Ponzi Schemer Tom Petters' 50-Year Sentence Upheld

By Dyanna Quizon, Esq. on December 12, 2011 | Last updated on March 21, 2019

Minnesotan Tom Petters may have been able to scheme dozens of people out of $3.7 billion, but he wasn’t able to convince the Eighth Circuit Court of Appeals to overturn his 50-year sentence.

Petters was sentenced to prison after his 2009 conviction on 20 counts of wire fraud, mail fraud, money laundering and conspiracy for his billion-dollar Ponzi scheme. The charges were connected to allegations that Petters, under the guise of Petters Co. Inc., tricked investors into thinking he was using their money to purchase electronics that he would resell to discount retailers.

After his hefty sentence, Petters claimed he wasn’t given a fair trial due to faulty jury instructions, faulty venue, and sentencing hearing and his inability to fully question key prosecution witness Larry Reynolds, a business association from California who provided assistance in the fraud.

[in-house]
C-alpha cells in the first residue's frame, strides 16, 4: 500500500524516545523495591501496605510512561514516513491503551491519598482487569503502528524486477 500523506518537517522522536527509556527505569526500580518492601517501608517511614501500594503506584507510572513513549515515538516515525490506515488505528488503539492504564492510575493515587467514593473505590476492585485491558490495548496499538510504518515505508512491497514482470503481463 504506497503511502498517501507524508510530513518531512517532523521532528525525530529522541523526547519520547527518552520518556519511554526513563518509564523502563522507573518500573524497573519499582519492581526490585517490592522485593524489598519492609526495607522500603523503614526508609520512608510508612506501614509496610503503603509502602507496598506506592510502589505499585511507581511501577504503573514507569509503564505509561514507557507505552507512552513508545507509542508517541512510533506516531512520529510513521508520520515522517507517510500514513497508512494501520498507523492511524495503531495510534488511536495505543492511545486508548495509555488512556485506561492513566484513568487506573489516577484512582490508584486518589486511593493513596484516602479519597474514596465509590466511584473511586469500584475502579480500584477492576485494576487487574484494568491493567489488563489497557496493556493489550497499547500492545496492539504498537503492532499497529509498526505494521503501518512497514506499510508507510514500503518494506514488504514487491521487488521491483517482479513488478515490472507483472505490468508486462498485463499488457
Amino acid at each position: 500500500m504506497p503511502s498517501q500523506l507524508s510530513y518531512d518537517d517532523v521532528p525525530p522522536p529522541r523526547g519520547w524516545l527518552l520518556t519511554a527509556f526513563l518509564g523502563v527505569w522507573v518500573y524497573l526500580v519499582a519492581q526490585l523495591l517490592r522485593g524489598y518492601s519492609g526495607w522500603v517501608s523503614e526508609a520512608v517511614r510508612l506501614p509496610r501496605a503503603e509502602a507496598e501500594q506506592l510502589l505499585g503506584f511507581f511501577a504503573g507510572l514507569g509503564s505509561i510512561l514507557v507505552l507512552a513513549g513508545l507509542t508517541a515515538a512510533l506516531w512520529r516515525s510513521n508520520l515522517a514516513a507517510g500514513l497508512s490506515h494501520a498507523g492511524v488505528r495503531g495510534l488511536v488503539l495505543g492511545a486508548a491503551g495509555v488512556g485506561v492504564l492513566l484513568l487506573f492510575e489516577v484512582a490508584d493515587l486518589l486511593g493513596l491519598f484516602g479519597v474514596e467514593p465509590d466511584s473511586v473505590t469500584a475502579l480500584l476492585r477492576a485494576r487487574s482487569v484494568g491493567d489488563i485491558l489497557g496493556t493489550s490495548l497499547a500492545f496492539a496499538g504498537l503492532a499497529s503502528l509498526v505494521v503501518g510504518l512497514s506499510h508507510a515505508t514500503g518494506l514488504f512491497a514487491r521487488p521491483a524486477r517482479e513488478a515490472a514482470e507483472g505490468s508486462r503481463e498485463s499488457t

Reynolds, who sounds like he came straight out of a John Grisham novel, is a convicted felon who, as a young attorney, allegedly defrauded insurance companies and then fled to Europe to avoid prosecution before being extradited back to the United States. If you ever wondered what could get attorneys who are widely ridiculed for being morally bankrupt disbarred, that will do it.

Since Reynolds was in the United States Marshals Service's Witness Security Program, the lower court would not allow his file to be introduced into evidence or used to impeach his testimony. However, Petters was allowed to cross-examine him on the contents of his file.

The Court of Appeal upheld the district court's decision to withhold the file, finding the information "collateral to the crimes" and possibly confusing to the jury. In addition, Petters' ability to cross-examine Reynolds was sufficient for a complete defense and satisfied his right of confrontation.

The Court of Appeal also found the jury instructions to be appropriate, the venue proper due to a lack of "media frenzy" that Petters claimed, and the sentencing hearing thorough and fair.

Related Resources:

Copied to clipboard